They can’t all be gems. I think my point was that people wouldn’t be so free with their callous dismissals if there were immediate consequenses for choosing an unwise course of action or denying an obvious truth. Of course, as usual, I mangled the idea all to hell during the metaphor implementation phase… Mind you, it’s not conjecture, the Glad To Hear It trap was actually employed on many occasions during the open debates on colony rights during Civil War Three. Didn’t make the colonists look good, I can say that much.

  • Reuben_the_Red

    Politicians are not bribed so much as hand-picked for their responsiveness to moneyed interests. That may well be in fact what makes for a good politician these days. That and an orange tan on that botox-injected face.

  • Daniel Gill

    I believe strongly that the technology exists today to change things . and its simply a matter of people green shifting the economy to support those companies. this is what Stephane Dion wanted to do, as head of the Liberal party . but people didn’t vote for him out west because they didn’t like his accent. nothing to do with the fact he averted quebec separation forever (Clarity Act) and had he been elected then would have made canada a serious economic juggernaut in green tech .he came on the scene too early, when climate change science wasn’t big news and people weren’t aware of how serious an issue it was . he’ll always be a hero of mine and i’ll always be proud to vote for him living in his riding .

    • alizardx

      The problem here is that the neoliberal political consensus of the .001% want to extract the last dollar of value from their fossil-fuel assets and believe that if they extract enough wealth from the rest of us, they can buy their way out of the consequences of continued mismanagement for the sake of short-term profit.

      Managing empires for the short-term benefit of the most wealthy has been tried before. That’s why the majority of human empires exist only in archaeological digs and history books. They may manage to keep control over people’s choices, but external reality not subject to what they think is their Divine Will bats last.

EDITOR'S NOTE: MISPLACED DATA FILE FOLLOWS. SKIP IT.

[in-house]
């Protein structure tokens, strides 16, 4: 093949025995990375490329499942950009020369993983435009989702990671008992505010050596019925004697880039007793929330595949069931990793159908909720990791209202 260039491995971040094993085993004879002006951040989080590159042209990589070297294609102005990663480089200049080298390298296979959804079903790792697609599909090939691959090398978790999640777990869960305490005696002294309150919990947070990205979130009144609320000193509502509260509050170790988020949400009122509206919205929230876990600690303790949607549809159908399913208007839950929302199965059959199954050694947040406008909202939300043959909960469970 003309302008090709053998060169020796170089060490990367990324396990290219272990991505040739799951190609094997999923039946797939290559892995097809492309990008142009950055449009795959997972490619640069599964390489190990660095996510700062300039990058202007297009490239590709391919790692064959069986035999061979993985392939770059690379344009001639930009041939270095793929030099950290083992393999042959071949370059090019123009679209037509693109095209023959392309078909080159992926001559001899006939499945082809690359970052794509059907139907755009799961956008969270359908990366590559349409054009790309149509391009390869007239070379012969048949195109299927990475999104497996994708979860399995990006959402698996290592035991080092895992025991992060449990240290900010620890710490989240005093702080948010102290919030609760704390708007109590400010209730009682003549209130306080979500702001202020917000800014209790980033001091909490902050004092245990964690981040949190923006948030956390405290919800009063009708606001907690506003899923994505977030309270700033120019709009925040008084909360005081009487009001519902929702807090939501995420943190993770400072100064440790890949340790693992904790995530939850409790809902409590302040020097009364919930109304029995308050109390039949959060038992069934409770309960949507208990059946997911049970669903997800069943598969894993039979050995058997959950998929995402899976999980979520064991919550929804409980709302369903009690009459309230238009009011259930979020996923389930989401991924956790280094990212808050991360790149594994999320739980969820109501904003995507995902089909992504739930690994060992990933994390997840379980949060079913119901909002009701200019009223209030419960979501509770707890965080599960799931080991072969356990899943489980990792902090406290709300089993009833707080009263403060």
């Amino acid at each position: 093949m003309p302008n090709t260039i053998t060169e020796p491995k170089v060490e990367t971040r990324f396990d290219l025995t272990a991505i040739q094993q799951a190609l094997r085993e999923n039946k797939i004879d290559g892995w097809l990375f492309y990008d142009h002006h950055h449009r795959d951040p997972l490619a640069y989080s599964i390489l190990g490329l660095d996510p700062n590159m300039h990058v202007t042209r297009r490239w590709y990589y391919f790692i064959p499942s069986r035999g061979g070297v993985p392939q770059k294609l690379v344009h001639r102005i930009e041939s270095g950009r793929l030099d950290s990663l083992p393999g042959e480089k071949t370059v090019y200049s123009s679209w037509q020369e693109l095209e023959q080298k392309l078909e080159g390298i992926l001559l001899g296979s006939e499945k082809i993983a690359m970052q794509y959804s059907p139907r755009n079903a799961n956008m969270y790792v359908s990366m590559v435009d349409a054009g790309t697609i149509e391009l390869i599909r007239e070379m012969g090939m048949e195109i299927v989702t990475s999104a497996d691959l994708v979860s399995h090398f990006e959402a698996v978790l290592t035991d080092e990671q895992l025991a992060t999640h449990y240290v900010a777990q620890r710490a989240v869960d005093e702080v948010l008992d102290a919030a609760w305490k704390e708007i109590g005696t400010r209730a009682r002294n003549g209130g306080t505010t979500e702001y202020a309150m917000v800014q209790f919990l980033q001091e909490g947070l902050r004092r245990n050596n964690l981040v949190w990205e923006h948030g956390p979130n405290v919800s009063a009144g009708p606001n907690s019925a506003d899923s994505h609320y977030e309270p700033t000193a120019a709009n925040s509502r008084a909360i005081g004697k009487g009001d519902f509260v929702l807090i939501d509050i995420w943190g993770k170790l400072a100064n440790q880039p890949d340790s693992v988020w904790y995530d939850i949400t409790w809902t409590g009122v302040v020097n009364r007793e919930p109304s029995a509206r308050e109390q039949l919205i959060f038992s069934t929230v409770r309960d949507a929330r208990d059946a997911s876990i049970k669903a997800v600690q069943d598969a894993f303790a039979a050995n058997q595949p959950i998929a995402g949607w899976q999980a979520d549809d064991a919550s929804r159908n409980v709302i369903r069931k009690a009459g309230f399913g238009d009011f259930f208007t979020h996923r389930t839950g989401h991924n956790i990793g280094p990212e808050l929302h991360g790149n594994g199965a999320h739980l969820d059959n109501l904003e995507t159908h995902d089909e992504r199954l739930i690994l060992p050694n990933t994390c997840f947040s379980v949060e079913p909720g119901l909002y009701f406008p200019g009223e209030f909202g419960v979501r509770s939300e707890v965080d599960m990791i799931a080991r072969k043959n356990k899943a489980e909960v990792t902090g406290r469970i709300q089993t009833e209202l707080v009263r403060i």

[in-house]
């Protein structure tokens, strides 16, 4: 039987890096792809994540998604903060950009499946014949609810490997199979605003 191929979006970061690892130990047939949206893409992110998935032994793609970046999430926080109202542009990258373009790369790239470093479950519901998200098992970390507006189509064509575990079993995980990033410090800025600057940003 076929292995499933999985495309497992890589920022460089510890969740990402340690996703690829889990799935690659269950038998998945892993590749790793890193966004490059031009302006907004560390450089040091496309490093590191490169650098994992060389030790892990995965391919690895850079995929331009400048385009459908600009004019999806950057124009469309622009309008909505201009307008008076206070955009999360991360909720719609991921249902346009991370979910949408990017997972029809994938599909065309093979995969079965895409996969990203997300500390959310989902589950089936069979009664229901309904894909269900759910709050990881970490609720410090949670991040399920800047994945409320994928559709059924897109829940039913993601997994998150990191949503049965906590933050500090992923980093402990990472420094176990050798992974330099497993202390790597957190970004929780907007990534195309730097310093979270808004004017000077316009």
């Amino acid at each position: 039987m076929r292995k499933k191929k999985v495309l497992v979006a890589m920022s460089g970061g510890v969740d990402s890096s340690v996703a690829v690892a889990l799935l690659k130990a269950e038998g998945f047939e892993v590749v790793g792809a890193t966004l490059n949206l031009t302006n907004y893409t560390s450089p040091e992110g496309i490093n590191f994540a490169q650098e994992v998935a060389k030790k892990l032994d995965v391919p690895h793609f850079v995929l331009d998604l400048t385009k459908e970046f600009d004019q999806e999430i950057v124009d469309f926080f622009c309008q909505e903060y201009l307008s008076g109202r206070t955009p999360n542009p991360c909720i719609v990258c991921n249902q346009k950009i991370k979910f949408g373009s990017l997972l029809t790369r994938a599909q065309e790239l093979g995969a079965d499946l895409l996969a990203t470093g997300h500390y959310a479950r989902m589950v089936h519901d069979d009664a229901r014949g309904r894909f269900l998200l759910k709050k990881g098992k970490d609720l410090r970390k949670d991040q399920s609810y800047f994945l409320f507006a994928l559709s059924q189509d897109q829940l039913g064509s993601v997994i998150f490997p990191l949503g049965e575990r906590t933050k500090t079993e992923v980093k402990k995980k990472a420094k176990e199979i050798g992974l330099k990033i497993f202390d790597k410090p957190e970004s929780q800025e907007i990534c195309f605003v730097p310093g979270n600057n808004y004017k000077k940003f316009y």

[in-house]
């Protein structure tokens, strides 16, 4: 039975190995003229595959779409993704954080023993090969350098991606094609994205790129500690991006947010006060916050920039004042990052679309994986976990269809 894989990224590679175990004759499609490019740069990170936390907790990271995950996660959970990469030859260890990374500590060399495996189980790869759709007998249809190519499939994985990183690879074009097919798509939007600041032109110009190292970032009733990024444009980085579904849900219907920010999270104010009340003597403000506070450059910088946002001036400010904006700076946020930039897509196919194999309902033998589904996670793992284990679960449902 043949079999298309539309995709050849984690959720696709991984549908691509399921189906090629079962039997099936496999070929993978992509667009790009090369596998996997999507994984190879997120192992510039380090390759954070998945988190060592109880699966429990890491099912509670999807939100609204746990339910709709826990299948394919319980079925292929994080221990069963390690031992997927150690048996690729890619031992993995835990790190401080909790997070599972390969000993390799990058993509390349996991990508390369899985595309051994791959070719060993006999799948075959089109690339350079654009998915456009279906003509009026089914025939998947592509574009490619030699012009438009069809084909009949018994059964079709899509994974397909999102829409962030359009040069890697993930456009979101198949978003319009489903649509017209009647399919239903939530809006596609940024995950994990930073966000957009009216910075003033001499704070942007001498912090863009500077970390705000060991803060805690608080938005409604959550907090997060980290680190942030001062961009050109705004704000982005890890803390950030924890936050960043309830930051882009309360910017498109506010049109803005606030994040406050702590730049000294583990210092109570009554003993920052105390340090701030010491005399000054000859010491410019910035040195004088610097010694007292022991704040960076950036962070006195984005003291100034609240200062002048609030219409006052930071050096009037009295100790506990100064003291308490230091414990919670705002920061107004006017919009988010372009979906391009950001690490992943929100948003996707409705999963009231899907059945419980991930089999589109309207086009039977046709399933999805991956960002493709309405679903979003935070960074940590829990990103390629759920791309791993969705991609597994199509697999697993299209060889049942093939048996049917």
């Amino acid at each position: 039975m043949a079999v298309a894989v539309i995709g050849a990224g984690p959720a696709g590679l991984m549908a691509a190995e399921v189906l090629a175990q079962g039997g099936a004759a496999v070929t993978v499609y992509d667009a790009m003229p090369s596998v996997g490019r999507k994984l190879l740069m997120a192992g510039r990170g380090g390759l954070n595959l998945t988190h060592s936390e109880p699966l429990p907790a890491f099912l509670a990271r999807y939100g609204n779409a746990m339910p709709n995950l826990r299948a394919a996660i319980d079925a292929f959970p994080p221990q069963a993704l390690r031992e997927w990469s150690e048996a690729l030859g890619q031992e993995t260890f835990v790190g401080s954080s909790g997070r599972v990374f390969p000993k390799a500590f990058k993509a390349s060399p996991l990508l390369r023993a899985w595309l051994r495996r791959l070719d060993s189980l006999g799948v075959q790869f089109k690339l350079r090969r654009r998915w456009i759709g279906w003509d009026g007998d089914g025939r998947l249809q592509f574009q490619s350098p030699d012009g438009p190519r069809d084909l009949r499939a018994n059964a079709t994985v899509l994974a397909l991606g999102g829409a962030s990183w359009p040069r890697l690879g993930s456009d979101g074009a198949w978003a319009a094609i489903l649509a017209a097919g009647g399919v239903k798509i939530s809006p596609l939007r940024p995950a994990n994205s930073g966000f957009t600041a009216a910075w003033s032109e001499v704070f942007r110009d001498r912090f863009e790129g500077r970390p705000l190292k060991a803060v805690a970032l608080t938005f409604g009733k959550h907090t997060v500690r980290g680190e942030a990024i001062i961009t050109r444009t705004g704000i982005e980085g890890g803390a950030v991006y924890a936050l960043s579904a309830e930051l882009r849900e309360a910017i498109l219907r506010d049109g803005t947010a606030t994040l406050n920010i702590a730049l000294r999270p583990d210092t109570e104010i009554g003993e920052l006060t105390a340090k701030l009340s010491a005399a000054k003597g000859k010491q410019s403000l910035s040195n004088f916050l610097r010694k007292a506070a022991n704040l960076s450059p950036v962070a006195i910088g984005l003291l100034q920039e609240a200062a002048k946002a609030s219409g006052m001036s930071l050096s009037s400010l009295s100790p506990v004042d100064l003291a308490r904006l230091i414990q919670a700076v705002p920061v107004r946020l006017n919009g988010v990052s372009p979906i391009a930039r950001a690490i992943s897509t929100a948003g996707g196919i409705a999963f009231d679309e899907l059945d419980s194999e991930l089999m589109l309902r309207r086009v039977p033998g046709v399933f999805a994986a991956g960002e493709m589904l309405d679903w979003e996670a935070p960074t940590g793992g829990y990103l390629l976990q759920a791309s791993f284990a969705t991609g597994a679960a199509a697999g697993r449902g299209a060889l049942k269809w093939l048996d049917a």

When this .001% controls the major parties no matter where in the 1st World one goes, they believe they don’t have to care what the rest of us think. When you go to the polls, no matter who you vote for and what nominal party you support, you get the same basic product with different marketing.

  • BuzzCoastin

    Ultimately
    the climate will persist in changing ever changing
    debates about it by mayflies
    will not

  • alizardx

    Can tech civilization be saved? How late is too late? Interesting question. A problem which could have been fixed in the 90s with moderate reallocations of assets is probably still at the point where throwing money at it will minimize megadeaths. How long before it’s going to take a WWII total mobilization to deal with the problems? How long before even that can’t fix it?

    If anyone has numbers, would like to see them.

    • ishmael2009

      How about no significant rise in global temperature for 17 years? There’s a number for you. How about not millions but billions of deaths prevented and lives sustained by technological civilisation. And finally, how about rejecting all “total mobilizations” and quasi-imperialistic fantasies for world utopia.

  • Craig Bickford

    The only thing in danger of dying off are some flora, fauna and more importantly humans. Climate change is not going to destroy the world, which should be a common sense to most, especially here but don’t be fooled by common sense. A lot of people think we need to save the climate or the whole world is doomed, which of course is ludicrous. My favorite part of this debate is how tied in things like Agenda 21 and the carbon credit exchange are to climate change, and how once those things are laughed away or ignored, the ones in power get really bored with the whole idea, or so it seems to be in my observations. I think there is definitely an agenda based on these observations to use climate change (hyped as it may be, I’m not saying it isn’t happening but there are figures to suggest that corporate pollution is far greater oin scope than any pollution you or I collectively could produce) as a control mechanism. One clear example of this is the inability of the politicos and those in power to accept that a more expensive sustainable alternative to carbon based fossil fuels would be needed in the interim until we solve the cost differential problem. Some will say this is entrenched interests, but I assert that this is BS. Survival should be human’s first interest, why are they not concerned with surviving? They have occulted some knowledge that has yet to be known by us.

  • ikonag

    Facts and data won. Politics lost.

21
More in climate, Climate Change, denialists
Journal Pulls Paper Due to “Legal Context” Created By Climate Contrarians

Some anti climate change "conspiracy" theorists blame everyone but themselves for looking bad. A strange loop happens, then another strange loop, and then academic freedom is limited. via ars technica...

Close